In past studies of Nagaya, Amante, et. al, it was observed that OBL has the high probability of introducing new information once introduced. The Ss and As are highly associated with old information. This can be attributed to their high topicality because they are the source of action in intransitive and transitive clauses. In this paper, it was seen that since Ss and As are associated with old information in Tagalog, they are most likely zeroed in constructions. It just shows that they are more frequently used as coreferents in combined clauses. 1st Semester AY 2012-2013: Linguistics 190 The basic core arguments used to track referents are S, A, and O. OBL can only introduce information but it cannot track referents. When we have two clauses which are linked, each will be either intransitive (with S as subject) or transitive (with A and O as arguments). As stated by Dixon, thus there could be nine patterns for the syntactic functions in NPs of the two clauses plus two further possibilities for when two transitive clauses have two core NPs in common.

So we have: Both clauses intransitive: (1) S->S First clause intransitive, second transitive: (2) S->O (3) S-A First transitive, second intransitive: (4) A->S (5) O->S Both transitive, one common NP: (6) O->O (7) A->A (8) O->A (9) A->O Both clauses transitive, two common NPs (10) O->O and A->A (11) O->A and A->O To put this in an example, we have a sentence John returned and saw Mary (where S->A) and John returned and Mary saw him (where S->O). In the Tagalog sample Nagbuhat ang matanda ng peras at kinain ito (where S =matanda-> A=niya) and A was omitted even if it is a pronoun.

Another example is Tinulak ng dalawang bata yung isang bata tapos tinawanan (where A=dalawang bata>A=dalawang bata) which demonstrates (7). The results of the pivot investigation in 2 Tagalog narrative stories by 1 Tagalog male and 1 Tagalog female show that: S/A: S->S (16%) A->A (14%) S->A (22%) 4 1st Semester AY 2012-2013: Linguistics 190 A->S (13%) O->O (14%) A->O (6%) O->A (3%) S/O: S->O (8%) O->S (8%) This shows the various types of pivots found in Tagalog narratives. The patterns observed are: (1) Ss are easily linked with As. (2) As are more likely to link with more As. 3) Ss are more likely to link with more Ss. (4) Os prefer to be linked with more Os. The investigation produced a 62% occurrence of S/A links and only 15% of S/O links. As the result shows, As again are still more topical than the Os. As are more frequently tracked and zeroed because of this. Since there are more intransitive constructions in the data, more Ss as the supporting evidence, the linking of As and Ss are more frequent than O links. This phenomenon is a part of perhaps one quarter of the languages in the world which has some sort of morphological or intra-clausal ergativity (Dixon).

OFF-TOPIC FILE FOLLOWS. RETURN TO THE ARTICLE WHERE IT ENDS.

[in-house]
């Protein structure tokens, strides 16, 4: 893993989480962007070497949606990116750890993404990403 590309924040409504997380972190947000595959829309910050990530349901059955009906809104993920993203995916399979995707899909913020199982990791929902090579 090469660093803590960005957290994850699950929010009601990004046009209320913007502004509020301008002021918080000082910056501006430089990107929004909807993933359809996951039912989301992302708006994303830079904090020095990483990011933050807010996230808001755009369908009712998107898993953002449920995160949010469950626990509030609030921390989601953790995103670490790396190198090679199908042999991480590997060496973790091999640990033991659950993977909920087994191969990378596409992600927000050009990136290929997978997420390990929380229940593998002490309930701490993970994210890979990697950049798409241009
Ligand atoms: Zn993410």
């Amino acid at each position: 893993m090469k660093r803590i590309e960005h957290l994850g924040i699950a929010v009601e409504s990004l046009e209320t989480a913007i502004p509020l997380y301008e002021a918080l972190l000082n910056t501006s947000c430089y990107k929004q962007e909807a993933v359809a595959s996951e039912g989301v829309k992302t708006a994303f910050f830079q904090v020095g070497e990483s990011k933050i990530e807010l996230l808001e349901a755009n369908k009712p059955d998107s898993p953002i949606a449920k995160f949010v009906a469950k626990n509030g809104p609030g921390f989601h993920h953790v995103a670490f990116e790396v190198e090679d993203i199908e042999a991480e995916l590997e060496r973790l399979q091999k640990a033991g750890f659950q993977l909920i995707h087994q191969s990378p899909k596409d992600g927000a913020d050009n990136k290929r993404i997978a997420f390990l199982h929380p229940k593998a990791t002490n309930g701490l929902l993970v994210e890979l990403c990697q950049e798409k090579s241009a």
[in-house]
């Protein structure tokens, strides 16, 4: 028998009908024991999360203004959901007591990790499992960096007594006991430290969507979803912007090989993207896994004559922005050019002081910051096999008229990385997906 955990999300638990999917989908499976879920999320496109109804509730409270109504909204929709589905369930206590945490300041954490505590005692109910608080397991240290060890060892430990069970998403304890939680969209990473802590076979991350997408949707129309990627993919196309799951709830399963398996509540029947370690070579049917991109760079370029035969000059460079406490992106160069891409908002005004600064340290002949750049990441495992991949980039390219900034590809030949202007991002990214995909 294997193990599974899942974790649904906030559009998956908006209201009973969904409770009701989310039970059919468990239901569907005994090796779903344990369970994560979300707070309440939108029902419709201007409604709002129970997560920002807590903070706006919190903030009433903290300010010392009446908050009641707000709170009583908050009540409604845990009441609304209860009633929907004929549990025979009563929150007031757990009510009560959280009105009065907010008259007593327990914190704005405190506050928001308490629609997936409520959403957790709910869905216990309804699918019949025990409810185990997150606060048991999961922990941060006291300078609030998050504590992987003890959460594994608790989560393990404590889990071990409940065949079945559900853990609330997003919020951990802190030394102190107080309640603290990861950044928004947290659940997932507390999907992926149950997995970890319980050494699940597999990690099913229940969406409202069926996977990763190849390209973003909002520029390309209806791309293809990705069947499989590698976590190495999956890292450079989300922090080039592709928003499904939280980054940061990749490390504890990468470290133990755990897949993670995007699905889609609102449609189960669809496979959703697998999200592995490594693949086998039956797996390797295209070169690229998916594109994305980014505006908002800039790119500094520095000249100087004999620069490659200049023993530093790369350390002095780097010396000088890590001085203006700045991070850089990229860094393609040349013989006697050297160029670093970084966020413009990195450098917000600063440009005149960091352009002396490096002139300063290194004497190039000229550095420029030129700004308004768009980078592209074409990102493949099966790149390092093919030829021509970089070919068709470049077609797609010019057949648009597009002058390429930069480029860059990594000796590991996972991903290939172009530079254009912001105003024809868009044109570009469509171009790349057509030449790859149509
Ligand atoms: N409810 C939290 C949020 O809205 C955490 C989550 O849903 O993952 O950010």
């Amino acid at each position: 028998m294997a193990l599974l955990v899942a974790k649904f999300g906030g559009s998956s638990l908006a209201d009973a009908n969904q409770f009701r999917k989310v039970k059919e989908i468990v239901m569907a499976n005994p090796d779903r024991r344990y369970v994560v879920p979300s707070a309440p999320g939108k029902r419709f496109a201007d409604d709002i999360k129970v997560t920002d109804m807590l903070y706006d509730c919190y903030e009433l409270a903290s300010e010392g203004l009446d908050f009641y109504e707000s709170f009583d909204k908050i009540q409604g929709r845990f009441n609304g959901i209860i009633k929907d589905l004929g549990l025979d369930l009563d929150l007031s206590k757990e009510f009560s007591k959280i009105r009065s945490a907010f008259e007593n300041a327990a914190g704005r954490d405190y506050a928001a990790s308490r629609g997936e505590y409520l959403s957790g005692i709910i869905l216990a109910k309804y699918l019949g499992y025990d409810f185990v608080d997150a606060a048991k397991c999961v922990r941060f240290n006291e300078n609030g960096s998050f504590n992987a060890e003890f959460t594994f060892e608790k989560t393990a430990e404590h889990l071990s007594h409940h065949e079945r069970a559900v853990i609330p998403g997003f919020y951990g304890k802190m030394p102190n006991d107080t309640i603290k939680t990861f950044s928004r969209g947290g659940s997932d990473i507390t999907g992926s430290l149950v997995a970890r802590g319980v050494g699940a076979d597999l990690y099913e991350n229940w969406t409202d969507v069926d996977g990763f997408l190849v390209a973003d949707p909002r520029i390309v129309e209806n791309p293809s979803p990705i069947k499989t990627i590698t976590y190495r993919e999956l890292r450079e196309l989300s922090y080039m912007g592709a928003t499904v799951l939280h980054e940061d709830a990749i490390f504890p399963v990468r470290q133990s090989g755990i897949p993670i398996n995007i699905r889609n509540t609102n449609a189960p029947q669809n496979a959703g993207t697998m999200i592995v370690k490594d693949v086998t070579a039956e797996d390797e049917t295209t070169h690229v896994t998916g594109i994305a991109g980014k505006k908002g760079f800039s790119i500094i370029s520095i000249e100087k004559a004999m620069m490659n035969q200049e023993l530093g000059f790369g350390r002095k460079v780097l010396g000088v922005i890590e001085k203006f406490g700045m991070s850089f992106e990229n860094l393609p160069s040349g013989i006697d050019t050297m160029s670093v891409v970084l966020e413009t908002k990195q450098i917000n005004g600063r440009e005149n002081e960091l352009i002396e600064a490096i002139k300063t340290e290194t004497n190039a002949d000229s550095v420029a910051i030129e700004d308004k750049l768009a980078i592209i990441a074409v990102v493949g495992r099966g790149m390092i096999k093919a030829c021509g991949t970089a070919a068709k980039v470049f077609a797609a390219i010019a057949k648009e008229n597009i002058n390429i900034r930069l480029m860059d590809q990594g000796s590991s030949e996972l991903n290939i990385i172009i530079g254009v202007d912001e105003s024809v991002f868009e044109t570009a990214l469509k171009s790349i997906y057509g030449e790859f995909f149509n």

Tagalog and Cebuano may be examples together with languages with some ergative morphology but an entirely accusative syntax: Hindi (Kachru 1987), Basque (Ortiz de Urbina 1989), North East Caucasian, Avar (Simon Crisp), and Papuan languages like Enga (Van Valin 1981) If Tagalog will be strongly proven as a language with morphological ergativity and an S/A pivot, then Tagalog is part of that very small proportion of 1/4 of the world’s total languages with ergative morphology. This topic is still subject to debates.

This squib explores only a limited aspect of the intra-clausal syntax of Tagalog. The investigation of syntactic pivots in Tagalog needs a larger amount of data. Pivot controls in Tagalog, a language with ergative morphology, requires further research studies. 5 1st Semester AY 2012-2013: Linguistics 190

REFERENCES Dixon, R. (1994). Ergativity. Cambridge: Cambridge University Press. Nagaya, N. (2006). Preferred referential expressions in Tagalog. Tokyo University Linguistic Papers (TULIP) , 83-106. Tanangkinsing, M. (2009). A Functional Reference Grammar of Cebuano. Taiwan: Lambert Academic 6

Cite this A Squib on Syntactic Pivots in Tagalog

A Squib on Syntactic Pivots in Tagalog. (2017, Feb 04). Retrieved from https://graduateway.com/a-squib-on-syntactic-pivots-in-tagalog/